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Report of the Fifth Mission on Chinese Village Elections by The Carter Center, Atlanta, Georgia

Table of Contents

Purposes of Fifth Mission and Executive Summary
As representatives of The Carter Center, we have just concluded our fifth mission to observe and assess the electoral process in China. Last March, we concluded an agreement with the Ministry of Civil Affairs (MCA) aimed at constructing a national system to collect village election results ?in a rapid and transparent manner? and assess the electoral process. Our mission this month began implementing the agreement by working in three counties in each of three pilot provinces, Fujian, Hunan, and Jilin.

The system is based on two forms that will be completed at the villages after elections and transmitted to the township and county as quickly as possible. At the county-level, we installed computers with special software that we designed to collect and aggregate the election results and an assessment of the electoral process and then send the information by modem or internet to the provincial and national capitals. If this system works in the pilot provinces, we hope it would be the model for the rest of the country and for other elections.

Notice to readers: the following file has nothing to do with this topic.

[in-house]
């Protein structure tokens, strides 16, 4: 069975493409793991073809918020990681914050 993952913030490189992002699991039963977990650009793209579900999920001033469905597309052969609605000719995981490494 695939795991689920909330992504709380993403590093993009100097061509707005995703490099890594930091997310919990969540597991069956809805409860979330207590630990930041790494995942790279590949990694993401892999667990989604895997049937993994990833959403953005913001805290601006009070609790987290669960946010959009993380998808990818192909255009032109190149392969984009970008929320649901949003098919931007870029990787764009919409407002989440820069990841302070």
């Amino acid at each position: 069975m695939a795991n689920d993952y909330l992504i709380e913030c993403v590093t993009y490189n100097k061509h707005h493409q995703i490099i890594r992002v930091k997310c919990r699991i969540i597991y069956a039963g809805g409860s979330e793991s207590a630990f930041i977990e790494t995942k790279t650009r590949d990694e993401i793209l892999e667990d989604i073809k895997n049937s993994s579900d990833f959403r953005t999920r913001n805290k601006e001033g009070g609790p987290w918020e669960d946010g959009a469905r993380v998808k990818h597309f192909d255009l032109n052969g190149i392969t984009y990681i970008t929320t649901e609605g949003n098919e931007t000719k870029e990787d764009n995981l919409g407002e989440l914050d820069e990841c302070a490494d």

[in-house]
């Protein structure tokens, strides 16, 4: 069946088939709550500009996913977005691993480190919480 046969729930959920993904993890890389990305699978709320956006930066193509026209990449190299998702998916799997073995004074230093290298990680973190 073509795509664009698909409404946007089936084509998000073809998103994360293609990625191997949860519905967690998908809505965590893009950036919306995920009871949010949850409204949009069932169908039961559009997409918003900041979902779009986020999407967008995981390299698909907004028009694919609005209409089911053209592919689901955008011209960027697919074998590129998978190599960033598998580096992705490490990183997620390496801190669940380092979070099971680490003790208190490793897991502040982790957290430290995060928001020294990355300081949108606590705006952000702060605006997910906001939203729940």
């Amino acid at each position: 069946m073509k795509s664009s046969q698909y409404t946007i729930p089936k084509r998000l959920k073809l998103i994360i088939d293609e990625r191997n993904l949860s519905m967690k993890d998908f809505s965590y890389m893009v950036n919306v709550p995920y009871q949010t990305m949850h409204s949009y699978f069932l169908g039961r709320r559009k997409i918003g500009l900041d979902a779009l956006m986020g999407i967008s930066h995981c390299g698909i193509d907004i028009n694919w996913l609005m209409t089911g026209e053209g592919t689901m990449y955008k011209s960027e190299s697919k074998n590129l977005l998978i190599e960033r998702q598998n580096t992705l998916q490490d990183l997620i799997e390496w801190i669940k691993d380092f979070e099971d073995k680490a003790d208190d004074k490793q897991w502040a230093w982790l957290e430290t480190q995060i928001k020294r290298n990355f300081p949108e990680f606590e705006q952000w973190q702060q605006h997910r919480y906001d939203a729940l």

In just a few months, MCA and the Carter Center developed the forms and the software, raised money for computers to be installed in the pilot provinces and counties, transmitted the forms to the village level and had them retrieved in the counties before the delegation?s arrival on June 22nd. Most of the work was done in the two weeks before the delegation arrived, and we are very pleased with the heroic efforts by provincial and other officials to move this project forward in such a short time. We found the villagers and officials at the county and provincial levels very excited with the prospect that information on village elections could be transmitted and received at all levels so that they might know what is happening in other villages and provinces, and others will know what they have done. We interpreted that excitement, in part, as a natural desire by people, whether poor farmers or wealthier city-folks, to want to connect to the outside world. We expect that as the system comes on line, that the information will be readily available to everyone in and outside of China who are
interested in elections.

Senior leaders in the National People?s Congress told the delegation that the Carter Center?s previous report in March 1998, especially its recommendations, had been very helpful and as a result of the expertise demonstrated in that report and the previous missions of the Carter Center, the Chairman of the Foreign Affairs Commission of the National People?s Congress invited the Carter Center to offer comments on the draft law on elections and observe and advise on township and county-wide elections. The delegation accepted the invitation.

Background and Schedule of the Fifth Mission
The Carter Center s interest in China s village elections is rooted in the Center s long experience in observing and mediating national elections throughout the globe. Over the past ten years, the Center has been invited to observe more than 20 elections in 15 countries, primarily throughout Latin America, Africa, and the Middle East.